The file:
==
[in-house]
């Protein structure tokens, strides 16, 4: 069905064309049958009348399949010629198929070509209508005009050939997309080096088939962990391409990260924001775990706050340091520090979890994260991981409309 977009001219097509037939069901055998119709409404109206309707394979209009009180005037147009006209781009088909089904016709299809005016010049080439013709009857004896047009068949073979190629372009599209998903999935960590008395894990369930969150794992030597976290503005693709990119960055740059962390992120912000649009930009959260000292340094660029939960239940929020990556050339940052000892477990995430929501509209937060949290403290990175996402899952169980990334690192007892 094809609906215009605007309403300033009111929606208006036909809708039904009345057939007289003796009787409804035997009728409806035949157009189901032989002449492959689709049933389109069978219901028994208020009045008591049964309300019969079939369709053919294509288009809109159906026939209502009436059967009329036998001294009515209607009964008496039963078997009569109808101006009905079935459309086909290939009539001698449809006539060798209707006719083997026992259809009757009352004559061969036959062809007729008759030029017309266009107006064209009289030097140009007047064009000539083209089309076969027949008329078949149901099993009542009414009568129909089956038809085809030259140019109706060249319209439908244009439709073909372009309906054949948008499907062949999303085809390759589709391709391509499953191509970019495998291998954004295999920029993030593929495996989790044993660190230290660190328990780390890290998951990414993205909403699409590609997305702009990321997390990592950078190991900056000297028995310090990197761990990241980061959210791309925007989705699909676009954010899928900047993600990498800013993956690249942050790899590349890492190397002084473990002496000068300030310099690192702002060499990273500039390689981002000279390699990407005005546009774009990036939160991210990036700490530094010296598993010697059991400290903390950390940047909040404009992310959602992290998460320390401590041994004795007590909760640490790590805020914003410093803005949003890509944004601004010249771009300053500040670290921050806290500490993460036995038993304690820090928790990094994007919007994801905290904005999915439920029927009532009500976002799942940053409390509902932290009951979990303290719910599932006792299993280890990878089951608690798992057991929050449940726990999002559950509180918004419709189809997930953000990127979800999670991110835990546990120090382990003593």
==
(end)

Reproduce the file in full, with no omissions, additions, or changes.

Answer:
[in-house]
């Protein structure tokens, strides 16, 4: 069905064309049958009348399949010629198929070509209508005009050939997309080096088939962990391409990260924001775990706050340091520090979890994260991981409309 977009001219097509037939069901055998119709409404109206309707394979209009009180005037147009006209781009088909089904016709299809005016010049080439013709009857004896047009068949073979190629372009599209998903999935960590008395894990369930969150794992030597976290503005693709990119960055740059962390992120912000649009930009959260000292340094660029939960239940929020990556050339940052000892477990995430929501509209937060949290403290990175996402899952169980990334690192007892 094809609906215009605007309403300033009111929606208006036909809708039904009345057939007289003796009787409804035997009728409806035949157009189901032989002449492959689709049933389109069978219901028994208020009045008591049964309300019969079939369709053919294509288009809109159906026939209502009436059967009329036998001294009515209607009964008496039963078997009569109808101006009905079935459309086909290939009539001698449809006539060798209707006719083997026992259809009757009352004559061969036959062809007729008759030029017309266009107006064209009289030097140009007047064009000539083209089309076969027949008329078949149901099993009542009414009568129909089956038809085809030259140019109706060249319209439908244009439709073909372009309906054949948008499907062949999303085809390759589709391709391509499953191509970019495998291998954004295999920029993030593929495996989790044993660190230290660190328990780390890290998951990414993205909403699409590609997305702009990321997390990592950078190991900056000297028995310090990197761990990241980061959210791309925007989705699909676009954010899928900047993600990498800013993956690249942050790899590349890492190397002084473990002496000068300030310099690192702002060499990273500039390689981002000279390699990407005005546009774009990036939160991210990036700490530094010296598993010697059991400290903390950390940047909040404009992310959602992290998460320390401590041994004795007590909760640490790590805020914003410093803005949003890509944004601004010249771009300053500040670290921050806290500490993460036995038993304690820090928790990094994007919007994801905290904005999915439920029927009532009500976002799942940053409390509902932290009951979990303290719910599932006792299993280890990878089951608690798992057991929050449940726990999002559950509180918004419709189809997930953000990127979800999670991110835990546990120090382990003593």